Émile Driant

Émile AuEmile_Driant_1gustin Cyprien Driant (1855–1916) was a prolific writer of future war stories, and the first high-ranking officer to die in the battle of Verdun in 1916.

He was born in Picardy, and became an Army officer in 1877. He joined a Zouave regiment in North Africa, as a captain, in 1886. In 1888 he married the daughter of General Boulanger, who became a populist politician in the late 1880s and was regarded with loathing by many. Between 1892 and 1896 Driant was an instructor at the Saint-Cyr military academy, from which he had graduated himself, and from 1899 to 1905 commanded the 1st Battalion of Chasseurs. He resigned his commission in 1906, as he knew that his father-in-law’s name would prevent him from further promotion. He was elected to the Chamber of Deputies as a representative for Nancy in 1910.

As in England, those who feared their country’s preparation for war sometimes turned to writing future war stories, which were effectively warnings. In 1888 Driant began writing his own. His first guerre imaginaire story was published under the same “Capitaine Danrit”. La Guerre de demain (“The War of Tomorrow”) was divided into three sections which in turn told stories of “Fortress Warfare”, “War in Open Country”, and “Balloon Warfare”. The surprise attack on France by Germany was foiled by the French army.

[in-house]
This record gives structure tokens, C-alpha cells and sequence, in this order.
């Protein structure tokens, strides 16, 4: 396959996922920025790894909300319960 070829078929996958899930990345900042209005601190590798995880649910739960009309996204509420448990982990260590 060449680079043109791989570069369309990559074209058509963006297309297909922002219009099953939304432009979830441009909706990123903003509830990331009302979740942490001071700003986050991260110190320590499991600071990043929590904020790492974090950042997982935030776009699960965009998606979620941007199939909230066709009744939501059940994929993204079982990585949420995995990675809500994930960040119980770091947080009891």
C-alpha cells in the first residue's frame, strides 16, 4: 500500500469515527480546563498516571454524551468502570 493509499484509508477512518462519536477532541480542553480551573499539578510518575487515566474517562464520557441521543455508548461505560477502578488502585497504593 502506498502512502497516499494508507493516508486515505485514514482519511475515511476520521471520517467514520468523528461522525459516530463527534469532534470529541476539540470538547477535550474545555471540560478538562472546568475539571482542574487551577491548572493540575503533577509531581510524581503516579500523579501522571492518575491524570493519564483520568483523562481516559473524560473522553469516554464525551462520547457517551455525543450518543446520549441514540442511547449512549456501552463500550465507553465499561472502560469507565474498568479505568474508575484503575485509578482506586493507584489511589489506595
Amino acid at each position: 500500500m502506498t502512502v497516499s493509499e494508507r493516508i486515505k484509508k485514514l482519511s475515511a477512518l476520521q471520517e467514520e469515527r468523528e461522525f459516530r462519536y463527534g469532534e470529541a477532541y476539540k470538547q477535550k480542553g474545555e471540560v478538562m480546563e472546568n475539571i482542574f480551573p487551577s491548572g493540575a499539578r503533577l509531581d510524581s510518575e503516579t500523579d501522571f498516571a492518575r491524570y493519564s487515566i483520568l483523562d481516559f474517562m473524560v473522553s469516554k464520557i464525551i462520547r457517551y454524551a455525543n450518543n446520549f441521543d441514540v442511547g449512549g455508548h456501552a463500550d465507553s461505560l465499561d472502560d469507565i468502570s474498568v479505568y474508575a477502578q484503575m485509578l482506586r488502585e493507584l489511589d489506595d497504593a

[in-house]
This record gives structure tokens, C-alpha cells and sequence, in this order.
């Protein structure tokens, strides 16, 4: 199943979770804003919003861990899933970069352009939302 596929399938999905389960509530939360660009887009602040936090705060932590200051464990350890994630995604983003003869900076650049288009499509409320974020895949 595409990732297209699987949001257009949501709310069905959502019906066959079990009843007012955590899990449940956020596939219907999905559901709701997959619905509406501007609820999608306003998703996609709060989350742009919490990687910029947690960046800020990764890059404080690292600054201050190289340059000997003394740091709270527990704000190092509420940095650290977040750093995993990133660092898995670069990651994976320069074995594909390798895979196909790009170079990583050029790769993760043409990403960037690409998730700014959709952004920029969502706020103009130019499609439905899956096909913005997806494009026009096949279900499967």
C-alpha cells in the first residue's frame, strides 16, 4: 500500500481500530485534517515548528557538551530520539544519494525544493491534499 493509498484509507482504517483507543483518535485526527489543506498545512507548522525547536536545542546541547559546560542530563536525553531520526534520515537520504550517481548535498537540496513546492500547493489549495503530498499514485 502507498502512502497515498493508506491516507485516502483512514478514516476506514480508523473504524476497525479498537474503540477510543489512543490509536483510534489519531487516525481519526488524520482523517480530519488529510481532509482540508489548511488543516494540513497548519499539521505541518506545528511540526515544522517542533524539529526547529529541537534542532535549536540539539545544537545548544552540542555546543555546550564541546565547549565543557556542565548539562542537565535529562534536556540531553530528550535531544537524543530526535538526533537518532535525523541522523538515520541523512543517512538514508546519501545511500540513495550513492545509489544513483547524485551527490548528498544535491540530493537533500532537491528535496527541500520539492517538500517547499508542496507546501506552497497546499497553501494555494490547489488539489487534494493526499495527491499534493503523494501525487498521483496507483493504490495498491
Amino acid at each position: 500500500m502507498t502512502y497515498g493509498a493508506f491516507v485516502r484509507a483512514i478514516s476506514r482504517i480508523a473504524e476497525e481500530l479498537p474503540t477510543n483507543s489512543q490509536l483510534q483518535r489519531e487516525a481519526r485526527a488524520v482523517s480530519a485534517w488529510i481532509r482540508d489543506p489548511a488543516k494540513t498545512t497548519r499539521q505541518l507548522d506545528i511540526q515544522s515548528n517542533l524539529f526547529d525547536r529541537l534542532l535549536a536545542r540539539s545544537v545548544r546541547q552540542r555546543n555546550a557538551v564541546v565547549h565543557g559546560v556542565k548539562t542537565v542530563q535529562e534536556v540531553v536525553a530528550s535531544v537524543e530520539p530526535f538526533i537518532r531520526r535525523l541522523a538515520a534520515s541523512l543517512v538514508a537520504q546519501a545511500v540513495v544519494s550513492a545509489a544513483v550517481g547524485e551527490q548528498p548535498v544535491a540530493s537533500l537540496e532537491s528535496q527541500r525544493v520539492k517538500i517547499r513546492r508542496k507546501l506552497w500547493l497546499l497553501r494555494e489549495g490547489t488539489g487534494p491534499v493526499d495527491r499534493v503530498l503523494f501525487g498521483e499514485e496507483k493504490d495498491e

In 1902 he published Guerre fatale: France-Angleterre, in which the British army was totally destroyed by the French. L’Invasion Jaune (1905) is a Yellow Peril story, in which Japan organizes an invasion of Europe and are defeated after the burning of Paris. Robinsons Sous-Marins (1908), which described the attempts of a submarine crew to survive after a mechanical problem, is the only one of his long and not very well-written stories to be translated into English. It came out in 1910 as The Sunken Submarine and in 2011 as Undersea Odyssey.

Pierre Versins said in his Encyclopédie de l’utopie et de la science fiction (1972) that the hundred pages of Chesney’s Battle of Dorking (1871) were much more important and revealing “than the thousands of white pages soiled day after day by a national hero of France.”

He is indeed probably remembered more as a war hero than as a writer of tales of the future: see here for his experiences in the Great War.

Almost all my information is so far all from Wikipedia; I hope to correct this situation as soon as possible. There is some  information in the Science Fiction Encyclopedia.


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